An element of fluidity surrounds a great rock ’n’ roll show played by a band that truly has it figured out. Motion City Soundtrack filled the House of Blues with this sort of feeling last night, not allowing any time for reflection or pause, but in an overwhelmingly positive way. After all, if the hundreds of die-hard fans in attendance were given time to think about how this may be the last time they see the Minneapolis five-piece play live, the entire mood of the room would be at risk of collapsing. Final tours are supposed to be celebratory, right?
If Justin Pierre had asked the House of Blues crowd that exact question mid-set, there’s no doubt in my mind he’d be met with a resounding “yes” — because, looking beyond the obvious unwritten rule of punk rock reverence, the magnetic frontman had them under his thumb the whole night. Motion City’s well oiled five-man pop punk machine churned out moment after moment of life affirming camaraderie, and the audience was clearly hungry for exactly what the band brought to the table. Song after song emerged from the hands of the musicians on stage, each one evoking a unique, strong emotional reaction from the packed house.
Pierre’s stage banter served to represent this equation on a smaller scale. “This song’s about needing help and getting help,” he concisely explained before launching into “A Life Less Ordinary (Need A Little Help).” “I like it a lot, and I think you all like it,” he quipped as the band smoothly glided through the intro to “Hold Me Down.” Essentially, he said, “We know and love these songs; you obviously do too. Let’s get to it and play them already.”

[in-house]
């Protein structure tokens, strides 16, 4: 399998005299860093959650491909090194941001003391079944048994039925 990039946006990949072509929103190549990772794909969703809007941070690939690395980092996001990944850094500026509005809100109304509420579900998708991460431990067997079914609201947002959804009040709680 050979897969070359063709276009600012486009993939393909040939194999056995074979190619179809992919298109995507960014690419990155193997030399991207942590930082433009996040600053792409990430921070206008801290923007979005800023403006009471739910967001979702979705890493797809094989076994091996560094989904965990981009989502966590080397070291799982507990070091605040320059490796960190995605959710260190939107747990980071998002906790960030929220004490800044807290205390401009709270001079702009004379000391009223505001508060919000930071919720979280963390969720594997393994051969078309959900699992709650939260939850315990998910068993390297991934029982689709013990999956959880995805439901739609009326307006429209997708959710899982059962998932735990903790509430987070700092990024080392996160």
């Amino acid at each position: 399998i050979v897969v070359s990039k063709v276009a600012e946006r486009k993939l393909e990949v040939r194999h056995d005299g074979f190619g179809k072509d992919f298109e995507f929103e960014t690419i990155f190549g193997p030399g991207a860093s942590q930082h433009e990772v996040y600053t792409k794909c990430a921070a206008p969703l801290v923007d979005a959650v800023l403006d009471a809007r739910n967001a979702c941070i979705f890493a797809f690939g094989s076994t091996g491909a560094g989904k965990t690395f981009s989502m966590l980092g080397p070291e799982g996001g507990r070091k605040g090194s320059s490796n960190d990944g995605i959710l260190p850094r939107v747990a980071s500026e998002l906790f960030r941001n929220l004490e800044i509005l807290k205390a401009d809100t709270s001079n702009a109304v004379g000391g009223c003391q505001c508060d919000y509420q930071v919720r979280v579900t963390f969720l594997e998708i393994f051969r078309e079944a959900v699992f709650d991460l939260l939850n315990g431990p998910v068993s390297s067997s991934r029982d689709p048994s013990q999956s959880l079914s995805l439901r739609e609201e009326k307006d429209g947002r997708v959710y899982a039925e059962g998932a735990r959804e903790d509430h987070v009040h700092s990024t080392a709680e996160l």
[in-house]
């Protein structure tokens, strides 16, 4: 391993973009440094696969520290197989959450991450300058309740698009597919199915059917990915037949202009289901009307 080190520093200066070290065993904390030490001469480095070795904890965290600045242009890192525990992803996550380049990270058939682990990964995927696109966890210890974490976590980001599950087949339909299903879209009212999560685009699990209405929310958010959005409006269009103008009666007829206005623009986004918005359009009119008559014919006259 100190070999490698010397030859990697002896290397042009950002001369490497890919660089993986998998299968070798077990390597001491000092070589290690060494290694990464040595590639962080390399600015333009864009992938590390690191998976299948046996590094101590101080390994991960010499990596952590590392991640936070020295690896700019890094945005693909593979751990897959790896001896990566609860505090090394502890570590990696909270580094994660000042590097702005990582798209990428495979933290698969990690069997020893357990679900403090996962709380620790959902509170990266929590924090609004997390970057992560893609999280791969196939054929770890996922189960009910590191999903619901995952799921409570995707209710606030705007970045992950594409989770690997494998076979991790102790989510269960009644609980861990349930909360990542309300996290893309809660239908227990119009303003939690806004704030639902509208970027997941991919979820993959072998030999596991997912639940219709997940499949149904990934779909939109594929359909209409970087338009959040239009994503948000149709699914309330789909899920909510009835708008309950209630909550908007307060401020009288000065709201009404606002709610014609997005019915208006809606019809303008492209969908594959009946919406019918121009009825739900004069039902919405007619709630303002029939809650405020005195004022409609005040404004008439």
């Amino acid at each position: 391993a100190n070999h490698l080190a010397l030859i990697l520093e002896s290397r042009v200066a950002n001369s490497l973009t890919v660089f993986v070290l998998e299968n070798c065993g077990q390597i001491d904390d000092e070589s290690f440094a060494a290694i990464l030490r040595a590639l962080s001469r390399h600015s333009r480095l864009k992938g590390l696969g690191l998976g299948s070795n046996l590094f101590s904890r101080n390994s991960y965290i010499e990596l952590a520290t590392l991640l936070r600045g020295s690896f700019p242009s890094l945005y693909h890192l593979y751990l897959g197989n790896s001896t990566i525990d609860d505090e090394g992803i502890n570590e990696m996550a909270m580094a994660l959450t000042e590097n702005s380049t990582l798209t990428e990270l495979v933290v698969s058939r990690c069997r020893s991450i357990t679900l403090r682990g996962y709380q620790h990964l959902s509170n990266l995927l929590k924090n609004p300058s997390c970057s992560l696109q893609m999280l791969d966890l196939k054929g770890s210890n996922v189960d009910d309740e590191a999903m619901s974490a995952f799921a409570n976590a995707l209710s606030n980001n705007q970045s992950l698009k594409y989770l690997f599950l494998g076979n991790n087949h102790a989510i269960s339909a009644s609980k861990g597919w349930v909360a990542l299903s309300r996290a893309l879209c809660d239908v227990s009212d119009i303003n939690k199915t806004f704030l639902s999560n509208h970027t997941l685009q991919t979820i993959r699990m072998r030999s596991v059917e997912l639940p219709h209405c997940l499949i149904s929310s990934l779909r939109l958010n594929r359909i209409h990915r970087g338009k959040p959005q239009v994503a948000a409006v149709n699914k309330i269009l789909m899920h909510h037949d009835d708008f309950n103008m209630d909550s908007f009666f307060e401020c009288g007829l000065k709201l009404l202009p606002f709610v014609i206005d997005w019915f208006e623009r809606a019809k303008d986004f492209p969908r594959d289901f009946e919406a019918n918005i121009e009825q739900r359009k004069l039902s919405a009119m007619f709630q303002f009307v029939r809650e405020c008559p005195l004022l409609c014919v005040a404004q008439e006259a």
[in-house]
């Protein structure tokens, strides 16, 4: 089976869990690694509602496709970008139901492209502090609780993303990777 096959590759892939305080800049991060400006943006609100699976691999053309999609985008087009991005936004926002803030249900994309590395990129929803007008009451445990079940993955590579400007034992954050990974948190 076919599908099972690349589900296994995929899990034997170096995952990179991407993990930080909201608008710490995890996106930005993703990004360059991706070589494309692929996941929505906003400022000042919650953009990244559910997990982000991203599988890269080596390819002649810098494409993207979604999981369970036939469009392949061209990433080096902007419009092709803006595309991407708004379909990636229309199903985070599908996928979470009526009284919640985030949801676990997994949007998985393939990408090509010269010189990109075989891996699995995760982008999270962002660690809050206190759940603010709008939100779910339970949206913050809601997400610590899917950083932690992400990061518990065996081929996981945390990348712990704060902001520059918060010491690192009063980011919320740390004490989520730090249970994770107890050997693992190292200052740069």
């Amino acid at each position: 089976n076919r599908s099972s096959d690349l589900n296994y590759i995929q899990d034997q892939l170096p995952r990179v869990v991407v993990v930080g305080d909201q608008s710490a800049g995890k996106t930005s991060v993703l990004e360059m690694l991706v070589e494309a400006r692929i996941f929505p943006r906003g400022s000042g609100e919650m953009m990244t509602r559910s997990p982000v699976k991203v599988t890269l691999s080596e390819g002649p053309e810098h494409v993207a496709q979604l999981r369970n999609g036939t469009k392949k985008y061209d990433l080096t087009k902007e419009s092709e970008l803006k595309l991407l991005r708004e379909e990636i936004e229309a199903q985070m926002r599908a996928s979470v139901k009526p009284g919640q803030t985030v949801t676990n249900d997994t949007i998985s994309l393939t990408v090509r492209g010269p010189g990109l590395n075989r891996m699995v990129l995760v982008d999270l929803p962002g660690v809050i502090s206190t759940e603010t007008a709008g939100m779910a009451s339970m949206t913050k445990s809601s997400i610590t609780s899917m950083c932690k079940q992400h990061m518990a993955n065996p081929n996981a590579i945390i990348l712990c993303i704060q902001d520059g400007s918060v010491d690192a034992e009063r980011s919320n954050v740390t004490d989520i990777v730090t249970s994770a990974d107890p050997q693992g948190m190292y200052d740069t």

And play them they did. To say the band “ripped through” the setlist may be a bit of an understatement — a freight train running on pure anticipation and excitement may be a better metaphor to use here. The set included 20-plus songs spanning nearly every Motion City album, and with each one the group paid homage to that particular part of its career.
Not to overstate the sincerity of the room, though. The feeling of finality and the need to say goodbye definitely underscored the majority of the night; however, the predominant atmosphere was one of carefree fun. Of course, for those familiar with the band, it’s hard to imagine how it wouldn’t be. Some other highlights include: A lone, overjoyed crowd surfer during “Time Turned Fragile”; Pierre stepping away from his mic to let the audience sing “L.G. FUAD” back at him; the entire crowd clapping in unison on what seemed like every other song — the energy coursing through the space felt like a pot beginning to boil over.
This was all capped off, of course, by “The Future Freaks Me Out,” the crowning sing-along jewel of Motion City’s catalog. After Pierre charismatically counted in the bridge and final refrain (“If you know the words, please sing the crap out of them”), there were no tears, no resounding cries of “don’t leave us.” In fact, as the audience headed for the exits, there was an overwhelming feeling of gratitude, as if patrons knew that nothing could possibly top what they’d just seen.
Motion City Soundtrack has always been able to help block out the bad in life with their sugary, fast-paced tunes, and now they’re turning the formula back on themselves — last night, they successfully managed to let the music supersede the harsh reality of their breakup, a fitting goodbye for a band that’s always been about trying to feel better.